Gregthe Canuck

Posts 274
13 Dec 2017 00:59


Gunnar von Boehn wrote:

With "normal code" several hundred instruction per rendered pixel are needed. A normal 68060 CPU would with this complex algorithm reach less than 1 FPS.

That really shows how much benefit there is in the new core architecture combined with AMMX2.

Texture handling is a big deal for some games... these code samples/demo will help out with that going forward.



Gregthe Canuck

Posts 274
13 Dec 2017 01:00


Steve Ferrell wrote:

... It's nice to see so much progress in Amiga Land after decades of stagnation.

Absolutely! This team is rocking!


Thellier Alain

Posts 118
13 Dec 2017 10:00


>These 4 RGB values are mixed together and create the final Pixel color, for this they are weighted according to the subtexel coordinates.

So it still need much cycles : something like 4 x DTX1 and 3 X PIXMRG plus various ratio computing for weighting
A builtin AMMX function like ARGB=GetFilteredTexel(tex,u,v); will be more usefull

Also not all textures are DXT1 format nor RGB only : I mean reading a standardized ARGB texel from any format will be much more usefull
Same apply for writing pixels




Gunnar von Boehn
(Apollo Team Member)
Posts 4907
13 Dec 2017 10:47


thellier alain wrote:

So it still need much cycles : something like 4 x DTX1 and 3 X PIXMRG ...

Obviously it needs several cycles.
The operation does several Memory/Cache operations, therefore it by nature will have to need several cycles.

thellier alain wrote:

A builtin AMMX function like ARGB=GetFilteredTexel(tex,u,v); will be more usefull

Don't confuse routines with ASM instructions.
Having macro ASM instruction taking several cycles would not be good. The best solution is having key element instructions in ASM, which allow you to solve big problem by putting several ASM instructions together.

 
thellier alain wrote:

Also not all textures are DXT1 format nor RGB only : I mean reading a standardized ARGB texel from any format will be much more usefull
Same apply for writing pixels

Programming is done in layers.
The CPU has to provide the Key-elements.
On top of those you build routines
On top of those you build libraries,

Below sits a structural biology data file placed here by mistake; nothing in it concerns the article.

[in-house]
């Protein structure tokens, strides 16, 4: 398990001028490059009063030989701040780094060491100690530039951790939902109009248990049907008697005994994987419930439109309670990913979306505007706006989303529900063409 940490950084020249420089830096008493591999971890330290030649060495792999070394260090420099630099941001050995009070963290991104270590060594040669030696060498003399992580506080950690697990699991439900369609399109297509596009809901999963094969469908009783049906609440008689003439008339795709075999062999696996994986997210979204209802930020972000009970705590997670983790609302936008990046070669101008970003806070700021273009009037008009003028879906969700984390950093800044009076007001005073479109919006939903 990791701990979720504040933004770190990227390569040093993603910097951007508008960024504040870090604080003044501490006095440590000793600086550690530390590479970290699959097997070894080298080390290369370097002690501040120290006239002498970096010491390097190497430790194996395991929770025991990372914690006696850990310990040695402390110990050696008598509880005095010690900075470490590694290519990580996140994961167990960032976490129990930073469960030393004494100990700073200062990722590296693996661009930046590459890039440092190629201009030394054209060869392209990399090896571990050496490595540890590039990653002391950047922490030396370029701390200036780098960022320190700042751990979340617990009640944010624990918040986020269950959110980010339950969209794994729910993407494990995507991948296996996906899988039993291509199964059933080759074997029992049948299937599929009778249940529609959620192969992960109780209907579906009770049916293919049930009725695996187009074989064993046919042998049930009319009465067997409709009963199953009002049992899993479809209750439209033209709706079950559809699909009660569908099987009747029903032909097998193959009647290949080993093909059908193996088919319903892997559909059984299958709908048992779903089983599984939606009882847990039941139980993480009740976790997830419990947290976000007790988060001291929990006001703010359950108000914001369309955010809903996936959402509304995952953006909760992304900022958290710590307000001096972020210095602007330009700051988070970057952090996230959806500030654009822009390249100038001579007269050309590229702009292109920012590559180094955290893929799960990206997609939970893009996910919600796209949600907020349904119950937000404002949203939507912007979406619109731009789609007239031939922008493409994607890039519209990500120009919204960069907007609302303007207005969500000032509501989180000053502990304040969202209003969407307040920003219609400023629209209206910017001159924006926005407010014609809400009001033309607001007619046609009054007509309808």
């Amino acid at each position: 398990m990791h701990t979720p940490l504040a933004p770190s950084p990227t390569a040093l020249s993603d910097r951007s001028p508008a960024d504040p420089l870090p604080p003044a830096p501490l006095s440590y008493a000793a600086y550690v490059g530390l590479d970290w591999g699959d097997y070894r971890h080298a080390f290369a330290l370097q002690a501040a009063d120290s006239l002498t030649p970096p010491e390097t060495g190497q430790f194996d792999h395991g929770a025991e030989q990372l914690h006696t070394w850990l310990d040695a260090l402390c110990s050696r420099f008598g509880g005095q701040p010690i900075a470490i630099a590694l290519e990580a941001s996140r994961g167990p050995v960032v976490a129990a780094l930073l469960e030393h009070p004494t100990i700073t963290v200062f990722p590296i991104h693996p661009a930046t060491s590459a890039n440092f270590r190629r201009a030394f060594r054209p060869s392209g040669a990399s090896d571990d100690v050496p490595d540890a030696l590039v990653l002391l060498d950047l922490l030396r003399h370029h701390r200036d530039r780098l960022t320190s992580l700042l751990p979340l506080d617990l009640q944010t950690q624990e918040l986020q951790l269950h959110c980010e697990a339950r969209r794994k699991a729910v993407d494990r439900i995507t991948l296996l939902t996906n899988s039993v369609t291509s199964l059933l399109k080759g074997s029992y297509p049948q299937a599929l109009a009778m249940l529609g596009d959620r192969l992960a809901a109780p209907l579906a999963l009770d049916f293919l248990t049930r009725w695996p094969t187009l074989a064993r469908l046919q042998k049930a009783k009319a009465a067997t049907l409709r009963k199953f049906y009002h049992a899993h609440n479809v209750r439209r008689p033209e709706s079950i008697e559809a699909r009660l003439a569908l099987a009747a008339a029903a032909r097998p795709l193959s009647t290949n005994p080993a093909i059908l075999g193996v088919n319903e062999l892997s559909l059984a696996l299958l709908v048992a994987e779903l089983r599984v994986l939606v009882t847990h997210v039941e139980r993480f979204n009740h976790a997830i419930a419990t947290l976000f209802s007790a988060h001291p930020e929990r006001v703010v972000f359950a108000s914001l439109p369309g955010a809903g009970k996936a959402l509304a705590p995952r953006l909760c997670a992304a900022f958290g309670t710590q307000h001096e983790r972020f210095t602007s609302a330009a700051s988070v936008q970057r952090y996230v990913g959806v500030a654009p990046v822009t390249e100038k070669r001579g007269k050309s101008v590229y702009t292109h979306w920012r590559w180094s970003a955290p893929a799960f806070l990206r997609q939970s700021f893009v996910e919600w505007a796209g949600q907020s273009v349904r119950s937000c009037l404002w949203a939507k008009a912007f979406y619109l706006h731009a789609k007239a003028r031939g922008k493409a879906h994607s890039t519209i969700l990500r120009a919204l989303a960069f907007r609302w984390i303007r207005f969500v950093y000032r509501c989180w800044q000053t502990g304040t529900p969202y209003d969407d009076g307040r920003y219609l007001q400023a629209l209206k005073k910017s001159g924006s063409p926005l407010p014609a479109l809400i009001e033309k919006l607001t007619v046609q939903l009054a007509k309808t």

on top of those you can build applications or programs.

The optimal CPU gives you powerful key elements - which execute fast.



Gunnar von Boehn
(Apollo Team Member)
Posts 4907
13 Dec 2017 11:05


thellier alain wrote:

So it still need much cycles : something like 4 x DTX1 and 3 X PIXMRG ...

Obviously it needs several cycles.
The operation does several Memory/Cache operations, therefore it by nature will have to need several cycles.

thellier alain wrote:

A builtin AMMX function like ARGB=GetFilteredTexel(tex,u,v); will be more usefull

Don't confuse routines with ASM instructions.
Having macro ASM instruction taking several cycles would not be good. The best solution is having key element instructions in ASM, which allow you to solve big problem by putting several ASM instructions together.

 
thellier alain wrote:

Also not all textures are DXT1 format nor RGB only : I mean reading a standardized ARGB texel from any format will be much more usefull
Same apply for writing pixels

Programming is done in layers.
The CPU has to provide the Key-elements.
On top of those you build routines
On top of those you build libraries,
on top of those you can build applications or programs.

The optimal CPU gives you powerful key elements - which execute fast.

Lets make some clearer examples.
The 68K architecture offers powerful "key-element" instructions like:
  MUL for doing a MULTIPLICATION,
  DBRA for doing a Decrementing of a counter, Comparing, and Looping

The goal is to make those powerful key functions fast.
68080 for example does a DBRA instruction in 0.5 cycles.
This is optimal.

Some RISC CPUs lack such powerful key instruction and need several instructions and several cycles to do the same. This makes these RISC CPUs cheaper, but also weaker.

The point of AMMX is to offer re-usable and extremely powerful instruction -  which execute each in 1 cycle each or less.
So having a PIXMRG instruction which executes in 0.5 cycles is optimal. You can combine several of those in your programs to solve bigger problems. This gives to programmer to flexibility so solve many problems and to decide which solution the programmer prefer to have.